Based in Medway, The Dredgermen comprise of Patrick Engelbert, Brendan Esmonde, Peter J Weller and Josh Carson, the four-piece apparently sought inspiration for their self-titled debut album in the sort of traditional Irish songs that might be heard ringing out during a lock in at some back street pub. I can’t say that’s an image that came to mind while listening, nor the ‘ale-soaked Simon & Garfunkel’ as one review put it. Rather they struck me as urban shanties, sung in an accented nasal vocal occasionally reminiscent of Billy Bragg. That said both Shallow and No Option But To Die both have a touch of flamenco in the DNA.
Featuring guitars, mandolin, bass, harmonica and percussion, they ply acoustic folk with an appealing rough edge on frequently nautically-informed songs that variously embrace relationships (the strummed Man Overboard with its maritime images of love), life at sea (Le Camaret is about being sea-sick in storm aboard a French lobster fishing boat from the 1800s while The River has a drunken sway-a-long chorus of lets go down to the bay, jump on my vessel and let’s sail away) and even meditations on the nature of man, deftly wrapped up in the lurching carousing stomp of Be I A Man, Be I A Beast?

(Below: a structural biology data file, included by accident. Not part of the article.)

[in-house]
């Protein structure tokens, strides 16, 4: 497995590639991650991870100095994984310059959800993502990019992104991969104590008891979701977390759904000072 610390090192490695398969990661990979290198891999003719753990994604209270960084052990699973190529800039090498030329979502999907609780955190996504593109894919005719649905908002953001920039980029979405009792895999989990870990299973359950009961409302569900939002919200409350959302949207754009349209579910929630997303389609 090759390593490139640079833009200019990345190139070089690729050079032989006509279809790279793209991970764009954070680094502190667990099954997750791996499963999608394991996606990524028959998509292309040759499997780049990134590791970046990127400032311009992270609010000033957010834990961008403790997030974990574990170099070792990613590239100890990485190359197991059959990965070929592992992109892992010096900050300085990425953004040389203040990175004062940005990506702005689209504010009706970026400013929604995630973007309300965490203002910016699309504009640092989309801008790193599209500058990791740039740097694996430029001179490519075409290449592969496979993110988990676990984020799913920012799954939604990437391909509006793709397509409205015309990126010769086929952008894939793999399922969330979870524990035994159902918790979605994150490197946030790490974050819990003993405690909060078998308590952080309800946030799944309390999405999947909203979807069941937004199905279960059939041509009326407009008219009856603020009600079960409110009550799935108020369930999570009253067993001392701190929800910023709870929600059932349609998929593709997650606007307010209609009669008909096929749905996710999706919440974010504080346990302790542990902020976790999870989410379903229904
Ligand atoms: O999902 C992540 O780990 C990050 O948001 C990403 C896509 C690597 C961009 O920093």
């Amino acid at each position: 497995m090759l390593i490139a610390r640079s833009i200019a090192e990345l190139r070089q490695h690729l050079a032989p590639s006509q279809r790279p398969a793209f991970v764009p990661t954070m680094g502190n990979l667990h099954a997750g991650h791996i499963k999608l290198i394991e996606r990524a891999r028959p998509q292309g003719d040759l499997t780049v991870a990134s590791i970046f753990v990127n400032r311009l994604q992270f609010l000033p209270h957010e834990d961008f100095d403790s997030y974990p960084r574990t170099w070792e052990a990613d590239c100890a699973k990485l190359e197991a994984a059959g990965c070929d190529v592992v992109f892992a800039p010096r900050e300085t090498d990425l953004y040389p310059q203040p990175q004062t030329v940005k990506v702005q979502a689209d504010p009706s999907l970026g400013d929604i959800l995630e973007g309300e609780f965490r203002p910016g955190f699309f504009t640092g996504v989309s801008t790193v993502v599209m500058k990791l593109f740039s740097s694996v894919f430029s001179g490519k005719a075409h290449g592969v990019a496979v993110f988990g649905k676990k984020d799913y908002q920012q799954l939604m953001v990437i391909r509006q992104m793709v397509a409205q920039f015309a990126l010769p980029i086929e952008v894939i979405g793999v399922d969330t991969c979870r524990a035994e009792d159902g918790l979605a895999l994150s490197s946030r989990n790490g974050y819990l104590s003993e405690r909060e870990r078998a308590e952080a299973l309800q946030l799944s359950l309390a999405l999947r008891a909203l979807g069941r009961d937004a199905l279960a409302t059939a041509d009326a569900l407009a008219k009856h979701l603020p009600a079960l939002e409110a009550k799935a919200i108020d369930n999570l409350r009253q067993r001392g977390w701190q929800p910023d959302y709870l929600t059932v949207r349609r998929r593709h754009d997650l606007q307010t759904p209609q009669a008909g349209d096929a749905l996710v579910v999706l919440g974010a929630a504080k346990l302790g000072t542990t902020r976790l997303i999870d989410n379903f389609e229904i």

Not everything measures up, but one of the strongest tracks is Tommy which, introduced by a blowing whistle and featuring mandolin, is an arms-linked swaying anti-war story inspired by Engelbert’s great-grandfather’s exploits during WWI and which surely sports the influence of Eric Bogle.
Dredgermen plied their trade working from a boat that dredged debris such as mud, coal or even corpses from rivers. Occasionally, they might just find something of real value. These lads have.
Review by: Mike Davies
The Dredgermen is out now, order it via Bandcamp: thedredgermen.bandcamp.com/album/the-dredgermen